Two men were stabbed to death Friday on a light-rail train in Portland, Oregon, after they tried to intervene when another passenger began "ranting and raving" and shouting anti-Muslim hate speech at two young women, police said.
According to witnesses, a white male passenger riding an eastbound MAX train early Friday afternoon began yelling what "would best be characterized as hate speech toward a variety of ethnicities and religions," police said. Some of the slurs were directed at two female passengers, one of whom was wearing a hijab, police said.
"This suspect was on the train and he was yelling and ranting and raving a lot of different things, including what we characterized at hate speech or biased language," Portland police spokesman Pete Simpson said at a news conference Friday evening.
At least two men tried to calm the ranting passenger down, but "they were attacked viciously by the suspect" when they did, Simpson said.
"It appears preliminarily that the victims -- at least a couple of them -- were trying to intervene in his behavior, de-escalate him and protect some other people on the train when [the suspect] viciously attacked them," Simpson said.
About 4:30 p.m. Friday, police responded to calls of a disturbance at the Hollywood Transit Station in east Portland. There, they found three stabbing victims, all adult men. Despite attempted lifesaving measures, one died at the scene, and another was pronounced dead at a hospital, police said.
The third victim is being treated for non-life-threatening injuries and is expected to survive, Simpson said Friday.
Based on witnesses' statements, officers on Friday were able to locate and arrest the suspect, who had fled the train on foot.
Police identified the suspect early Saturday morning as Jeremy Joseph Christian, 35, of north Portland. Christian is being held without bail on two counts of aggravated murder, one count of attempted murder, two counts of intimidation in the second degree and one count of possession of a restricted weapon as a felon.
The deceased victims' identities have not yet been released, pending an autopsy by the Oregon State Medical Examiner in Portland late Saturday morning, police said.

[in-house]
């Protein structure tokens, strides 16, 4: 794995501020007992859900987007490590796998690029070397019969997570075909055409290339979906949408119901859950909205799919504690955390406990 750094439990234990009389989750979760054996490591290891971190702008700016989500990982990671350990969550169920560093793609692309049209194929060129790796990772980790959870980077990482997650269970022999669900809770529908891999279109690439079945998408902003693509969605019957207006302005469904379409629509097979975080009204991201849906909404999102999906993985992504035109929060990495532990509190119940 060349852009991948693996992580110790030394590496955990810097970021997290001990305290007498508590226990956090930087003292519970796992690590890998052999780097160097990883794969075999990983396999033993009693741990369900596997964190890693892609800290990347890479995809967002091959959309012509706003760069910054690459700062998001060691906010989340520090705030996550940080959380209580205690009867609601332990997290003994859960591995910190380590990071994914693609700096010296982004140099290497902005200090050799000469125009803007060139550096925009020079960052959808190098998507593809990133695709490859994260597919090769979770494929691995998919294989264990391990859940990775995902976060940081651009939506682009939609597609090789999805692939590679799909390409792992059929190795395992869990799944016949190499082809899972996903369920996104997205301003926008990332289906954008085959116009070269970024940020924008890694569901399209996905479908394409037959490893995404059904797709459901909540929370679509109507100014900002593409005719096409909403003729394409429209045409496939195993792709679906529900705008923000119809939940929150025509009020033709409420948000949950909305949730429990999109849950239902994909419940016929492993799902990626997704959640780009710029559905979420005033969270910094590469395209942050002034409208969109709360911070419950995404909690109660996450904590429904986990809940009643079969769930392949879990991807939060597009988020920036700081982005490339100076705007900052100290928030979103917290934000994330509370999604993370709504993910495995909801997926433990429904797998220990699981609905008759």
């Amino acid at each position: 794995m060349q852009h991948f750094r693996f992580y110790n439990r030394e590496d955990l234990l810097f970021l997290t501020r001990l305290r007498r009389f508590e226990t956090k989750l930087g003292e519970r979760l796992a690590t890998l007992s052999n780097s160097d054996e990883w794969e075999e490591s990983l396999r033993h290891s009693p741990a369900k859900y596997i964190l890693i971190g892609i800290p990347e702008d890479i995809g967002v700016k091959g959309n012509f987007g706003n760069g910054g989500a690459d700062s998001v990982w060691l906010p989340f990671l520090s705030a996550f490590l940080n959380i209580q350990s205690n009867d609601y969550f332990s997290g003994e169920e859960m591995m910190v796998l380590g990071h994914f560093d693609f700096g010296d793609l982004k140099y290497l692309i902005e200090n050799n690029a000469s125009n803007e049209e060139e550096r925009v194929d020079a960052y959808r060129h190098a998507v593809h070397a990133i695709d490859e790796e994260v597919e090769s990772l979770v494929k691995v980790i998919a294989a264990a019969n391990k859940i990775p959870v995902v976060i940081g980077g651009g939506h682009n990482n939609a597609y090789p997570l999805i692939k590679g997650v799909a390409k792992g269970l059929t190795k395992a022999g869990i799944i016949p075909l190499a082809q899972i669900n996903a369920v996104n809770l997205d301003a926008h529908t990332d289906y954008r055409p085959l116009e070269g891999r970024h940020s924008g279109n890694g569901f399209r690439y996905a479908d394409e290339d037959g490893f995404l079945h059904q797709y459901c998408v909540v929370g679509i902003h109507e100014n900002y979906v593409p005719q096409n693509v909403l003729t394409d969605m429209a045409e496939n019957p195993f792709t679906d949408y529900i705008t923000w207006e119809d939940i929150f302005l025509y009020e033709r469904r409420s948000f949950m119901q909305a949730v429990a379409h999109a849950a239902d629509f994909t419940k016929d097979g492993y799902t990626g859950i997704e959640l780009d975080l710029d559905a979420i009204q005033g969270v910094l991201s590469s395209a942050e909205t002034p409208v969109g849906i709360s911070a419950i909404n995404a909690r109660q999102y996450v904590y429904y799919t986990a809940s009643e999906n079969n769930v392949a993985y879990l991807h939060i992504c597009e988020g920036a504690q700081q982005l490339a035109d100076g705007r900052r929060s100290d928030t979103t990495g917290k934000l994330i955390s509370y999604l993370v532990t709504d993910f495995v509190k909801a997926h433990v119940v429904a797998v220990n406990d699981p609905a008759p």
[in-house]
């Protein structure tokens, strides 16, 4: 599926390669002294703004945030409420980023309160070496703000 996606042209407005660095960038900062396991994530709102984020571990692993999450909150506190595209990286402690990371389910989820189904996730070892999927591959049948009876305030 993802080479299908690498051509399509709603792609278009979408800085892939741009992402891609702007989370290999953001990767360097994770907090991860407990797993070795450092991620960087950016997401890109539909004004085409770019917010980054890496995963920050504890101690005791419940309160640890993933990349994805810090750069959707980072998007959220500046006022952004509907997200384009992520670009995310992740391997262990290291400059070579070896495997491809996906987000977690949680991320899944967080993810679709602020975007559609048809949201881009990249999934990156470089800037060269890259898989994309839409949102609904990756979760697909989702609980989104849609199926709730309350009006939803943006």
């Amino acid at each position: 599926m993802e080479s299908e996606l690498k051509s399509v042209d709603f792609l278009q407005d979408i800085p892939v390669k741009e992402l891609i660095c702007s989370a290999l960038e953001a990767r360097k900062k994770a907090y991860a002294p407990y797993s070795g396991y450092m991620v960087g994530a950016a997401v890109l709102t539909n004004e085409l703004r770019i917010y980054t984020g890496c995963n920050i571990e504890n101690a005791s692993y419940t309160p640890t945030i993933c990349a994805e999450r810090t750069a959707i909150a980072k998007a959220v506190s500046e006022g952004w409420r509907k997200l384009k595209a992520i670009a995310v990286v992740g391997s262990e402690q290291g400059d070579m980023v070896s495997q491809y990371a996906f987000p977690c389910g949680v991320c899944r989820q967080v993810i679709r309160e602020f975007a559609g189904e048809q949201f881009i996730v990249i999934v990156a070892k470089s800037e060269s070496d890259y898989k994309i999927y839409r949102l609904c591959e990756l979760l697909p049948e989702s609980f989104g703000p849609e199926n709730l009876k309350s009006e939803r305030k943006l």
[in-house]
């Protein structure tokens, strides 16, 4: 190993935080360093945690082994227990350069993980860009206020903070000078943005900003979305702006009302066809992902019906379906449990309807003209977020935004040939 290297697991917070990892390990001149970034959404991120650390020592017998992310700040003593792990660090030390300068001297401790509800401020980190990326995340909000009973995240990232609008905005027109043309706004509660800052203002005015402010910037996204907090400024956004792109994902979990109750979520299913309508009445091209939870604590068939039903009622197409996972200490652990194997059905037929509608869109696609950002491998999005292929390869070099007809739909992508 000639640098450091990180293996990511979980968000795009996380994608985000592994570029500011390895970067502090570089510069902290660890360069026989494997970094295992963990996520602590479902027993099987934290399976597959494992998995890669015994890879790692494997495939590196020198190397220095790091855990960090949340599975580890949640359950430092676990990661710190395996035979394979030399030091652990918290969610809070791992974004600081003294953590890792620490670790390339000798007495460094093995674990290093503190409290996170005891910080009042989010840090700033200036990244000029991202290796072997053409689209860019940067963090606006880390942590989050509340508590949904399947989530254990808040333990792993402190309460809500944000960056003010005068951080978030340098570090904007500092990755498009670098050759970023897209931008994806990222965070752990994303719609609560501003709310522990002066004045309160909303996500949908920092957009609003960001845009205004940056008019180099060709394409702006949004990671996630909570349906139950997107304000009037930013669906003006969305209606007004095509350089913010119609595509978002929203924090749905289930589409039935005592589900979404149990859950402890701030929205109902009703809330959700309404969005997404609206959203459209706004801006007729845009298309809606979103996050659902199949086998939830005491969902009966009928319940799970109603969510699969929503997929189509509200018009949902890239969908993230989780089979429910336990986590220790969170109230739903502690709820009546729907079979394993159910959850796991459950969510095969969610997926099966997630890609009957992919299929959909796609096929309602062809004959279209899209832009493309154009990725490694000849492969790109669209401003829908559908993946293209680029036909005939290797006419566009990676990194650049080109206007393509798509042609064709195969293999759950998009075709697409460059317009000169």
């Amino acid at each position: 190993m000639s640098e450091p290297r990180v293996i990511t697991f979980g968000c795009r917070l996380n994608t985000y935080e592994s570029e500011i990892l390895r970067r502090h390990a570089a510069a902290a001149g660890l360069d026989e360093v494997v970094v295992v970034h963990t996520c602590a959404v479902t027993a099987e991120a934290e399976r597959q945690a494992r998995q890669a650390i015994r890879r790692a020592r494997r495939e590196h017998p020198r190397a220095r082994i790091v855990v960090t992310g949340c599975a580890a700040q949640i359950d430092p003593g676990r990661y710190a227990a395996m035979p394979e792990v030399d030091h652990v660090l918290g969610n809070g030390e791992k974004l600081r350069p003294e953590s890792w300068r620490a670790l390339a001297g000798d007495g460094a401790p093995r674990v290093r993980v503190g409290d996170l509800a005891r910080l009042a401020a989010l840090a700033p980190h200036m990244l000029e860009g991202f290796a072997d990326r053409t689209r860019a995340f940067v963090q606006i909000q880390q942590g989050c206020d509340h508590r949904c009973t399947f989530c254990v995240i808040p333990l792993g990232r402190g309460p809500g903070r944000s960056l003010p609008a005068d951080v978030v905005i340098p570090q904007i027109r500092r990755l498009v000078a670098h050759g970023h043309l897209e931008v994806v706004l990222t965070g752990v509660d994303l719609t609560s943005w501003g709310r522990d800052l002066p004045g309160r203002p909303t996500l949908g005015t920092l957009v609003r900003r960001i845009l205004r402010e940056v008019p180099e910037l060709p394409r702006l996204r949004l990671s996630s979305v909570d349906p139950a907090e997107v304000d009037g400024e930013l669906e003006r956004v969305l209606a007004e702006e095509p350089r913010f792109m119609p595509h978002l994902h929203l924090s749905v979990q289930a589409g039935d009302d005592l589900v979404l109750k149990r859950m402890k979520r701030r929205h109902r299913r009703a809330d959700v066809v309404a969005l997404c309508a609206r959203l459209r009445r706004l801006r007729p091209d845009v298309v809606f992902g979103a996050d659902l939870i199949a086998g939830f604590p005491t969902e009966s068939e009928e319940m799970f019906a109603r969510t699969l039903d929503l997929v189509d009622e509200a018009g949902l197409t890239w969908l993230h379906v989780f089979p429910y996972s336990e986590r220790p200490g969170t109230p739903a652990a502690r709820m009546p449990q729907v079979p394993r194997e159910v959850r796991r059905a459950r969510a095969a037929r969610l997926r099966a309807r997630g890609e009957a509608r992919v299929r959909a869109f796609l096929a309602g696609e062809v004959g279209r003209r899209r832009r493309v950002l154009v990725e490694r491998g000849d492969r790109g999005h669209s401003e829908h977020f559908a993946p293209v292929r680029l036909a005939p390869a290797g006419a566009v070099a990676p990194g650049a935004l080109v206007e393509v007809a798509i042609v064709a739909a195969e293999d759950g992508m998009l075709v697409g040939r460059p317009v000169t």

The stabbing attack shocked the city.
"It's horrific. There's no other word to describe what happened today," Simpson said Friday. "It is simply horrible."
The attack shut down the Hollywood Transit Station and Portland MAX trains in both directions for several hours Friday evening.
Simpson noted then that several passengers, including the two young women thought to be the target of the man's anti-Muslim slurs, had left the train after the stabbings. He urged any witnesses to come forward to give statements to police. Simpson added that it did not appear that the suspect or the victims had any relationship with one another.
"We don't know if (the suspect) has mental-health issues or was under the influence of drugs or alcohol, or all of the above," Simpson said. "With this incident, we're obviously in early stages of the investigation."
The attacks occurred just as Ramadan, the Muslim holy month, was set to commence at sunset Friday. Simpson said that Portland police had already contacted local Muslim organizations, mosques and imams about extra patrols during Ramadan and that those extra patrols would continue.
"Our thoughts are with the Muslim community," Simpson said Friday. "As something like this happens, this only instills fear in that community."
The attack prompted a slew of outraged and shocked responses Friday from Portland residents and lawmakers, as well as national organizations.
Sen. Jeff Merkley, D-Oregon, tweeted: "Terrible tragedy on Portland's Max Train. Champions of justice risked and lost their lives. Hate is evil."
Portland City Commissioner Chloe Eudaly called the incident "especially sad and disturbing" in a statement on behalf of Portland Mayor Ted Wheeler, who was traveling Friday night, and the City Council, according to KGW News.
"People lost their lives or were injured because they stood up to hate," Eudaly said in the statement. "We need to offer our heartfelt support to the women and others who were targeted. The courage of the people who stood up for them is a reminder that we as a city need to stand together to denounce the hate."
Multnomah County officials announced that its mental-health call center would be available 24 hours a day for those affected by the MAX train stabbing.
"We are very sad. Ramadan started just a couple hours ago," Imtiaz Khan, president of the Islamic Center of Portland, told Oregon Public Broadcasting on Friday night. "We are very sorry for the two men who tried to do the right thing. . . . Of course people from the Muslim community are concerned. And, unfortunately, the easy targets are women because of the headscarf."
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